The activation and promotion of endogenous stem cells are of particular interest because 500,000–2,000,000 new cells are produced at the site of the injury within a month.22 These endogenous cells are upregulated after a contusion injury to the spinal cord.16,20,21 Most of these cells originate near the ependyma of the central spinal canal (Fig. 4). The greatest level of cellular induction occurs 3–7 days after injury. In their unaltered state, these cells develop primarily along astrocytic lineages, thus contributing to scar formation and thereby inhibiting a restorative response. A key goal of current research efforts is modification of this normal inhibitory response. Specifically, the goal is to alter the cellular fate of these endogenous stem cells so that they develop into cell types that can aid in axonal preservation and repair.

Fig. 4.
Fig. 4.

Photomicrograph of bromodeoxyuridine-stained cells dividing around the central canal in the spinal cord of an adult rodent exposed to recombinant Shh after sustaining a demyelinating lesion. These cells represent endogenous neural progenitors stimulated by the combination of demyelination and Shh. Fluorescent stain for bromodeoxyuridine (original magnification × 200). Originally published in Bambakidis NC, Theodore N, Nakaji P, Harvey A, Sonntag VK, Preul MC, et al: Endogenous stem cell proliferation after central nervous system injury: alternative therapeutic options. Neurosurg Focus 19(3):E1, 2005. Used with permission from Neurosurgical Focus.

The process of endogenous stem cell differentiation in the injured adult nervous system has yet to be fully elucidated. Several agents, however, play important roles in modulating this process. Such agents have included analogs that stimulate the Shh pathway, and growth factors such as bFGF. The Shh protein, which is critical in oligodendroglial development and developmental neurogenesis, dramatically increases the number of neuronal progenitor cells in the spinal cord.3,4 A similar phenomenon is observed in rats with a contusion injury to the spinal cord. After oligodendrocytic precursors have been transplanted, markedly reduced demyelination and increased conduction velocity are observed across lesions. These findings correspond to significant preservation of behavioral function correlating to the reduction of cellular damage observed in treated animals (Figs. 5 and 6).2,3 The availability of small-molecule analogs to the Shh pathway that may be administered intravenously allows these experimental findings to be reproduced while obviating the need for direct injection into the injured spinal cord. In recent experiments involving contusive SCI, these agents upregulated endogenous cell populations; further work is ongoing.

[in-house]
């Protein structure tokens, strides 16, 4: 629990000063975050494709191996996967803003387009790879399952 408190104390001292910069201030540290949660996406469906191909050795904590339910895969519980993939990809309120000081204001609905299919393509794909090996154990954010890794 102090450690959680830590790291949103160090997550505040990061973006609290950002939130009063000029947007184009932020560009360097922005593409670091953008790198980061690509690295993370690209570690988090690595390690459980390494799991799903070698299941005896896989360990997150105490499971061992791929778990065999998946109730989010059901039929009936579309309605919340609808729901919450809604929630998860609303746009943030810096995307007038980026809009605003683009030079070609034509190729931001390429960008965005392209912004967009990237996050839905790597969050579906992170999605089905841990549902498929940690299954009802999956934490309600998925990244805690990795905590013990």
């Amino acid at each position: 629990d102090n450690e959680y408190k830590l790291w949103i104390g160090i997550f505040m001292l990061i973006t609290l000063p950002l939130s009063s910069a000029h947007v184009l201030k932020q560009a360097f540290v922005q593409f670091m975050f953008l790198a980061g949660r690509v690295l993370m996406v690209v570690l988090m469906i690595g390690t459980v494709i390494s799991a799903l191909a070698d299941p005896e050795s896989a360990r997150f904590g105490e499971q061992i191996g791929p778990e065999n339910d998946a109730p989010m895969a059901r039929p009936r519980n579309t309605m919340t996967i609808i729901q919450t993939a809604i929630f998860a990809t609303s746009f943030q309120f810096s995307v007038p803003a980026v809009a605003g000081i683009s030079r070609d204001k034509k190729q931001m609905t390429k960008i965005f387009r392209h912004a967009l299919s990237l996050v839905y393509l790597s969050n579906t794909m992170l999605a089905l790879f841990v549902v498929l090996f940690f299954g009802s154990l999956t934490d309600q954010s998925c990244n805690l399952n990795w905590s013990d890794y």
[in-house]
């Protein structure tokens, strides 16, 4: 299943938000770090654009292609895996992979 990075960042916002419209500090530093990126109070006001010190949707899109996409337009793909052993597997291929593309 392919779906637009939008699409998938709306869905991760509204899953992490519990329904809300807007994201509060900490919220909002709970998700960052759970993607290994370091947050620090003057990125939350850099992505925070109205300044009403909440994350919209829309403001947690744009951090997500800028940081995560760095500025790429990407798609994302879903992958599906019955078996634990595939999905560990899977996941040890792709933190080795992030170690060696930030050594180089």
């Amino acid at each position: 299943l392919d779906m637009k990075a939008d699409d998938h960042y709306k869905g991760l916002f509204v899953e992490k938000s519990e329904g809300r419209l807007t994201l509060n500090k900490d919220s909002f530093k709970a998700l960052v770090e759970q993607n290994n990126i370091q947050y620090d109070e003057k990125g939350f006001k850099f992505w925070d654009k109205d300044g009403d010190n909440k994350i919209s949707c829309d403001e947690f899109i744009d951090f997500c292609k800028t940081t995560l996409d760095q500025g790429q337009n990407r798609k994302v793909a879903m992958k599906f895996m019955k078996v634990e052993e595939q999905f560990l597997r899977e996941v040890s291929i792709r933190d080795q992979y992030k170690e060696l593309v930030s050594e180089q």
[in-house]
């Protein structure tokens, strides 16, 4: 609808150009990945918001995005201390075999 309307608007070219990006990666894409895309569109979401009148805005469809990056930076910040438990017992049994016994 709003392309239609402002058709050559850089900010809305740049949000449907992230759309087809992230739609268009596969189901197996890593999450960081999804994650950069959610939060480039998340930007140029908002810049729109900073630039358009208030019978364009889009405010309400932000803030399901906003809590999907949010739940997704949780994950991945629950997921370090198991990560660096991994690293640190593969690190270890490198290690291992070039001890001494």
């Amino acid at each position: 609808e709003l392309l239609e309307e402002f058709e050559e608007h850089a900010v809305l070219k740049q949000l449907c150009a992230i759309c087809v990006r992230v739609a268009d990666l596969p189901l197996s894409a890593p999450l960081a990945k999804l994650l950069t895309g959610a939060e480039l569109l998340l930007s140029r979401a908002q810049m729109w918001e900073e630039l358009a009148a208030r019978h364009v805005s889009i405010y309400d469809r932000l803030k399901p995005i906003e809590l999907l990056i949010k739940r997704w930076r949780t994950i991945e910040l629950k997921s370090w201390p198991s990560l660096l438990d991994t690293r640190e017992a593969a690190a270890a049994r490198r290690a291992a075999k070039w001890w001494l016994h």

Fig. 5.
Fig. 5.

A: Bar graph shows elevation in the cell counts of actively dividing cells in the spinal cord sections of adult rats. Rats with a spinal cord lesion were treated with a low dose (3.0 μl) or high dose (6.0 μl) of Shh. Rats without lesions were given a high dose of Shh. The number of proliferating cells significantly increased after rats with a lesion were exposed to Shh. Data were analyzed with repeated measures analysis of variance, followed by the Student– Newman– Keuls post hoc t-test (* p < 0.01). Originally published in Bambakidis NC, Theodore N, Nakaji P, Harvey A, Sonntag VK, Preul MC, et al: Endogenous stem cell proliferation after central nervous system injury: alternative therapeutic options. Neurosurg Focus 19(3):E1, 2005. Used with permission from Neurosurgical Focus.

Fig. 6.
Fig. 6.

Photomicrographs demonstrating diffuse positivity for nestin in dorsal regions of hyperproliferation from the spinal cords of rats treated with Shh after contusive SCI. Nestin is an intermediate filament protein found in CNS precursors. Left, original magnification ×100;C; center, original magnification × 50; and right, original magnification × 200. Characteristically, these primitive-appearing cells demonstrate bipolar morphological characteristics and are highly motile and proliferative. Originally published in Bambakidis NC, Theodore N, Nakaji P, Harvey A, Sonntag VK, Preul MC, et al: Endogenous stem cell proliferation after central nervous system injury: alternative therapeutic options. Neurosurg Focus 19(3):E1, 2005. Used with permission from Neurosurgical Focus.

Other studies have shown that bFGF expression is upregulated in rodents after traumatic injury. These bFGF-derived cells then differentiate into neuronal phenotypes.34 Additional agents that promote neuronal differentiation in genetically engineered mice after contusion include growth factors such as Mash1, epidermal growth factor, FGF2, and neurogenin2.23

Conclusions

A multimodal approach to the treatment of SCI is needed if significant breakthroughs in treatment and recovery are to be expected. Such treatment must be thought of as occurring temporally. During the acute period the best clinical treatment is required. During the subacute period neuroprotective treatment may be beneficial. Finally, during the delayed period neuroregenerative therapy is required (Fig. 7). As more investigations in the expanding field of stem cell biology are performed, particularly when applied to the stimulation and manipulation of endogenous stem cell populations, significant advances in the treatment of SCI may be expected.

Fig. 7.
Fig. 7.

Triphasic treatment paradigm for SCI. A: Illustration shows optimal clinical management during early minutes after spinal cord injury. Spinal protection during prehospital treatment, surgical stabilization, and spinal cord perfusion and oxygenation are key. B: The second step is neuroprotection from the administration of antiinflammatory agents such as minocycline, erythropoietin, riluzole, or 4-aminopyridine. C: In the weeks after injury, the last phase includes neuroregeneration based on promotion of endogenous stem cells, or other modalities to prevent scar formation, ameliorate axonal loss and demyelination, and restore function. Originally published in Horn EM, Preul MC, Sonntag VK, Bambakidis NC: Multimodality treatment of spinal cord injury: endogenous stem cells and other magic bullets. Barrow Quarterly 23:9–13, 2007. Used with permission from Barrow Neurological Institute.